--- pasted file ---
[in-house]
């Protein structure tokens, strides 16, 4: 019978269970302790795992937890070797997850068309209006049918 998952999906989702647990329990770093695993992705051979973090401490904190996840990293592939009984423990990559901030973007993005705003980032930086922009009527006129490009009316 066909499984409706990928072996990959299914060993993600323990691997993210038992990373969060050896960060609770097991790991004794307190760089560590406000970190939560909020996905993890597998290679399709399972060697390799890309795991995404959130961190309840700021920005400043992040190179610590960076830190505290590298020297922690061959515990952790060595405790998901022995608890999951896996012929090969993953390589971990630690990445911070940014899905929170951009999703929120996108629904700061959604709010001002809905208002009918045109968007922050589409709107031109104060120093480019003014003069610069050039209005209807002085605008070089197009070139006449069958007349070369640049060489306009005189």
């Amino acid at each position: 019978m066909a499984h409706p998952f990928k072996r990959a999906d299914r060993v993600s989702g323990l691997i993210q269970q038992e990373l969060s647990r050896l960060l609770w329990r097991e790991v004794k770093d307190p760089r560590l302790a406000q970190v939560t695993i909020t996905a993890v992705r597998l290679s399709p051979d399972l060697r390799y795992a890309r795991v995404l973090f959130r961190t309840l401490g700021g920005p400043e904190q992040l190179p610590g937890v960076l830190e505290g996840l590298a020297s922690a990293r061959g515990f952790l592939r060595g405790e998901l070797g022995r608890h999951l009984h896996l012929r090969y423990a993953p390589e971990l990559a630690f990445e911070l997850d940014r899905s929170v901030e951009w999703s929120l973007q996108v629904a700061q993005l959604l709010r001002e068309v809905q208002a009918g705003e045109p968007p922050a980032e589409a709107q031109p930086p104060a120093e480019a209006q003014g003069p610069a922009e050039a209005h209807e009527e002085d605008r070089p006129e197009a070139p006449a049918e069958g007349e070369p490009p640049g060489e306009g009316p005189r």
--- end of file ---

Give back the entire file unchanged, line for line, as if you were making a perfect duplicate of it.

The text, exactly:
[in-house]
């Protein structure tokens, strides 16, 4: 019978269970302790795992937890070797997850068309209006049918 998952999906989702647990329990770093695993992705051979973090401490904190996840990293592939009984423990990559901030973007993005705003980032930086922009009527006129490009009316 066909499984409706990928072996990959299914060993993600323990691997993210038992990373969060050896960060609770097991790991004794307190760089560590406000970190939560909020996905993890597998290679399709399972060697390799890309795991995404959130961190309840700021920005400043992040190179610590960076830190505290590298020297922690061959515990952790060595405790998901022995608890999951896996012929090969993953390589971990630690990445911070940014899905929170951009999703929120996108629904700061959604709010001002809905208002009918045109968007922050589409709107031109104060120093480019003014003069610069050039209005209807002085605008070089197009070139006449069958007349070369640049060489306009005189």
């Amino acid at each position: 019978m066909a499984h409706p998952f990928k072996r990959a999906d299914r060993v993600s989702g323990l691997i993210q269970q038992e990373l969060s647990r050896l960060l609770w329990r097991e790991v004794k770093d307190p760089r560590l302790a406000q970190v939560t695993i909020t996905a993890v992705r597998l290679s399709p051979d399972l060697r390799y795992a890309r795991v995404l973090f959130r961190t309840l401490g700021g920005p400043e904190q992040l190179p610590g937890v960076l830190e505290g996840l590298a020297s922690a990293r061959g515990f952790l592939r060595g405790e998901l070797g022995r608890h999951l009984h896996l012929r090969y423990a993953p390589e971990l990559a630690f990445e911070l997850d940014r899905s929170v901030e951009w999703s929120l973007q996108v629904a700061q993005l959604l709010r001002e068309v809905q208002a009918g705003e045109p968007p922050a980032e589409a709107q031109p930086p104060a120093e480019a209006q003014g003069p610069a922009e050039a209005h209807e009527e002085d605008r070089p006129e197009a070139p006449a049918e069958g007349e070369p490009p640049g060489e306009g009316p005189r």